My mother raised me to be one of "those" shoppers. Always polite, but also always ready to question a price that seems incorrect or return a product that turns out to be defective. I'm the person who checks the supermarket receipt and goes to the customer service desk to get my two dollars back when the scanner at the register blips up the wrong price. I'm the person who will call the seafood counter and complain that, of the three dozen clams I purchased, four were DOA and another 3 were smashed to smithereens at the bottom of the bag.
Which is why, when I found myself dissatisfied with the quality of a skein of yarn recently, I emailed the producer -- a small-scale, indie dyer -- to ask about the exchange/return policy. I first explained how much I liked the yarn itself, then described the problem I'd found with the skein, and finally I said that I would like to buy more of this yarn, but only if I knew that, were I to come across this problem again, I would be able to exchange the skeins for problem-free ones. I wasn't looking to exchange this particular skein, mind you, and I said exactly that. But I did want to know that if I bought more, I wouldn't get stuck with yarn that I felt was sub-par.
The response I got was disheartening, to say the least. I was told that lots of people love this yarn, so if I bought any in the future that I didn't like, I would find it very easy to give away.
Yes, that's right. The solution to the problem of defective yarn is to give the yarn away.
Let me state right up front that I have no qualms about giving yarn away. I'd much rather give away yarn that I know I won't use than trash it or otherwise have it go to waste. But, really? Really? The best that the dyer could do was suggest that I give the yarn away? No chance of an exchange to keep a customer happy? And a snarky tone in the email to boot?
I was really annoyed over this earlier. Really annoyed. When I'm really annoyed, I tend to vote with my feet, as we say in my line of work. If I don't like what I find, I walk. So, the solution for me is never to buy yarn from this dyer. Too bad, really, since it's nice stuff on the whole.
But what I'd really like to do, so I don't wind up ending my night with an upset stomach from annoyance, is contrast this decidedly unfortunate experience with its polar opposite. While I won't give the name of the company from which I will no longer be purchasing yarn, I will happily give the name of the company from which I wish I could still purchase yarn: Sonny and Shear.
If you never shopped at Sonny and Shear (The "I Got Ewe, Babe" Yarn Shop), you truly missed out. They were a fantastic online store, and in addition to selling superb yarns, they really put their customers first. They did all sorts of cool stuff, like giving you discounts if you sent in the labels from skeins of yarn that you'd knit up, whether or not you'd bought that yarn at S&S. Small, family-run, they were something else.
Sadly, they shut down several months back, and at that time, they had a huge going-out-of-business sale. I bought three gorgeous skeins of Dream in Color Starry in a deep ocean-blue colorway. I think I paid half price for the three.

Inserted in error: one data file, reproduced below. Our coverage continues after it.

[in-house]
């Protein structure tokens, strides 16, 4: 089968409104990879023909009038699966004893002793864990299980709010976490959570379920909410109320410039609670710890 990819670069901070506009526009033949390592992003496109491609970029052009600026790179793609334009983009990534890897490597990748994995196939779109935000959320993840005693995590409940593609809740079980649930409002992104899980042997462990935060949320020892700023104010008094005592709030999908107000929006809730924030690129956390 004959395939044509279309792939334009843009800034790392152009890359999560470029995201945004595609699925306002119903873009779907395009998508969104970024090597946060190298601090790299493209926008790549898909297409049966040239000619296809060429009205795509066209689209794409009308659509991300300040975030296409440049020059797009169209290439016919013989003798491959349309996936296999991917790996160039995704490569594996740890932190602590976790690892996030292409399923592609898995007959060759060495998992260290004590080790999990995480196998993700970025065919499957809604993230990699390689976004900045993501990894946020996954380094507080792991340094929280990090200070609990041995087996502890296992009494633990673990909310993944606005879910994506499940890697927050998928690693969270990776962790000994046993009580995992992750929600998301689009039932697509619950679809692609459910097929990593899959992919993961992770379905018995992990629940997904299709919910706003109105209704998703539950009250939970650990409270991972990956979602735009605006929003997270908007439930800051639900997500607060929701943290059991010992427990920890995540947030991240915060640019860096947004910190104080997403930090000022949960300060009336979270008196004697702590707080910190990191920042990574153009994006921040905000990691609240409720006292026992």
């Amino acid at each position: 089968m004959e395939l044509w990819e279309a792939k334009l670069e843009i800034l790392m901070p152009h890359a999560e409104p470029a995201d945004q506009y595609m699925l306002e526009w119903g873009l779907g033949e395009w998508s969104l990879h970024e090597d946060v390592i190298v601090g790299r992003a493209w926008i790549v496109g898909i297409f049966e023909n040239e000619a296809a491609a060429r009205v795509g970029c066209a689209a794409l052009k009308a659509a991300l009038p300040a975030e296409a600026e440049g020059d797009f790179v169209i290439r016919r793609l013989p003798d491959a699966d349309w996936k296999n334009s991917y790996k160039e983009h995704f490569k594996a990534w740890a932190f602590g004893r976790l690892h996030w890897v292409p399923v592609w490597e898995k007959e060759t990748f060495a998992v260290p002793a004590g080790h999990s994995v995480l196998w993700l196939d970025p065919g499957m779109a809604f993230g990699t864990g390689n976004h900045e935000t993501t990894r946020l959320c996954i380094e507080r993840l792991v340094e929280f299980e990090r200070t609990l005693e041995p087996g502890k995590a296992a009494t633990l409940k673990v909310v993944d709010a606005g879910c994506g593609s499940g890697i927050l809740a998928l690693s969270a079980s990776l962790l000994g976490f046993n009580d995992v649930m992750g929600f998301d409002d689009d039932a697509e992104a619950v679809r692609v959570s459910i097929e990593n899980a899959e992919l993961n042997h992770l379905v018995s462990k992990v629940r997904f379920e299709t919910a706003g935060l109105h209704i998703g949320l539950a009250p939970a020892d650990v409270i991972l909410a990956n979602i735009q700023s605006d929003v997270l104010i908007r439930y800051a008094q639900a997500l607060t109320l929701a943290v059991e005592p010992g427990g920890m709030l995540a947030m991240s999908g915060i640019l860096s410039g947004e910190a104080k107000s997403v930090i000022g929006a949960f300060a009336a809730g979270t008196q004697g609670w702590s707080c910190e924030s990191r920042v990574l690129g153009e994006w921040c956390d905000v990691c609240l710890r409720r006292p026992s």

When the yarn arrived, I took one whiff and knew something was wrong. The yarn absolutely reeked of black mold. I checked with my husband, who agreed: that yarn seriously stank.
Well, I figured, S&S was going out of business. Maybe they'd had a storage issue, and the yarn had been stored in an area with a mold problem. For half price, I couldn't really complain. I would wash the yarn and see if I could get the smell out. If I couldn't, I would probably have to trash it. Who would want to knit with (and wear an item made out of) moldy yarn?
But, since my mother raised me to be the customer who at least provides feedback, I contacted S&S and told them about the smell. I said I certainly didn't expect them to do anything about it since they were going out of business, but I did want them to be aware that wherever they were storing their yarn might be harboring dangerous black mold, especially if that place were in their house.
Imagine my surprise when I received a reply the next day stating that it wasn't a case of mold at all; it was a defect on the DIC end that they'd identified months earlier. It had something to do with the final rinse of the yarn after the dyeing process, and it had left the yarn smelling of the dyestuffs used on it. S&S was very apologetic, saying that they'd thought that they had pulled all the affected yarn off the shelves when the problem was discovered, but that they must have missed the skeins that I'd purchased. They gave me instructions for what to use on the yarn to get the smell out.
And then they issued me a full refund.
Can you believe it? A full refund, after telling me to keep the yarn and letting me know how to get the smell out so that I could use it. And all this from a company that realistically shouldn't have cared a bit about providing good customer service since it was going out of business.
Sonny & Shear, I miss you. All companies should be as good to their customers as you were.